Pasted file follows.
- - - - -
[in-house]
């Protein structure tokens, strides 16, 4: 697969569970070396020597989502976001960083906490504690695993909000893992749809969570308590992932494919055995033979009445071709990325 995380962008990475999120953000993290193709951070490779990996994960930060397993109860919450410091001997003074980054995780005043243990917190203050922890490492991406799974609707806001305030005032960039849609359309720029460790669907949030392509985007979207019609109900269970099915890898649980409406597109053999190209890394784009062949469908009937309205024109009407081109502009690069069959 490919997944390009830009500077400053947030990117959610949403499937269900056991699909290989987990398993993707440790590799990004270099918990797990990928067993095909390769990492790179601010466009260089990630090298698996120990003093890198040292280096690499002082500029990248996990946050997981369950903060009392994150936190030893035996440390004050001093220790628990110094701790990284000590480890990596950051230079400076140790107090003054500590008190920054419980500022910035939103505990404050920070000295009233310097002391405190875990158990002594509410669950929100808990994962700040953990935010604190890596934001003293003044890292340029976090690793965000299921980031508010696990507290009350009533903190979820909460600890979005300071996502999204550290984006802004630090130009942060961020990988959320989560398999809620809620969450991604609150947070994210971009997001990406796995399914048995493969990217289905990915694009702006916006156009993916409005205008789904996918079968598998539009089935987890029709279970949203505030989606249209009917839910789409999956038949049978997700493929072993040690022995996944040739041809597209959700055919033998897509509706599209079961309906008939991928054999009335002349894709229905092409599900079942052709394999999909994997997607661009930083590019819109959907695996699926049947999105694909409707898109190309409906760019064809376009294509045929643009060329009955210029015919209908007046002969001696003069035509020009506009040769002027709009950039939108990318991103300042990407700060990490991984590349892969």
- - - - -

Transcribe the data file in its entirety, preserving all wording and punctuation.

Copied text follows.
[in-house]
């Protein structure tokens, strides 16, 4: 697969569970070396020597989502976001960083906490504690695993909000893992749809969570308590992932494919055995033979009445071709990325 995380962008990475999120953000993290193709951070490779990996994960930060397993109860919450410091001997003074980054995780005043243990917190203050922890490492991406799974609707806001305030005032960039849609359309720029460790669907949030392509985007979207019609109900269970099915890898649980409406597109053999190209890394784009062949469908009937309205024109009407081109502009690069069959 490919997944390009830009500077400053947030990117959610949403499937269900056991699909290989987990398993993707440790590799990004270099918990797990990928067993095909390769990492790179601010466009260089990630090298698996120990003093890198040292280096690499002082500029990248996990946050997981369950903060009392994150936190030893035996440390004050001093220790628990110094701790990284000590480890990596950051230079400076140790107090003054500590008190920054419980500022910035939103505990404050920070000295009233310097002391405190875990158990002594509410669950929100808990994962700040953990935010604190890596934001003293003044890292340029976090690793965000299921980031508010696990507290009350009533903190979820909460600890979005300071996502999204550290984006802004630090130009942060961020990988959320989560398999809620809620969450991604609150947070994210971009997001990406796995399914048995493969990217289905990915694009702006916006156009993916409005205008789904996918079968598998539009089935987890029709279970949203505030989606249209009917839910789409999956038949049978997700493929072993040690022995996944040739041809597209959700055919033998897509509706599209079961309906008939991928054999009335002349894709229905092409599900079942052709394999999909994997997607661009930083590019819109959907695996699926049947999105694909409707898109190309409906760019064809376009294509045929643009060329009955210029015919209908007046002969001696003069035509020009506009040769002027709009950039939108990318991103300042990407700060990490991984590349892969």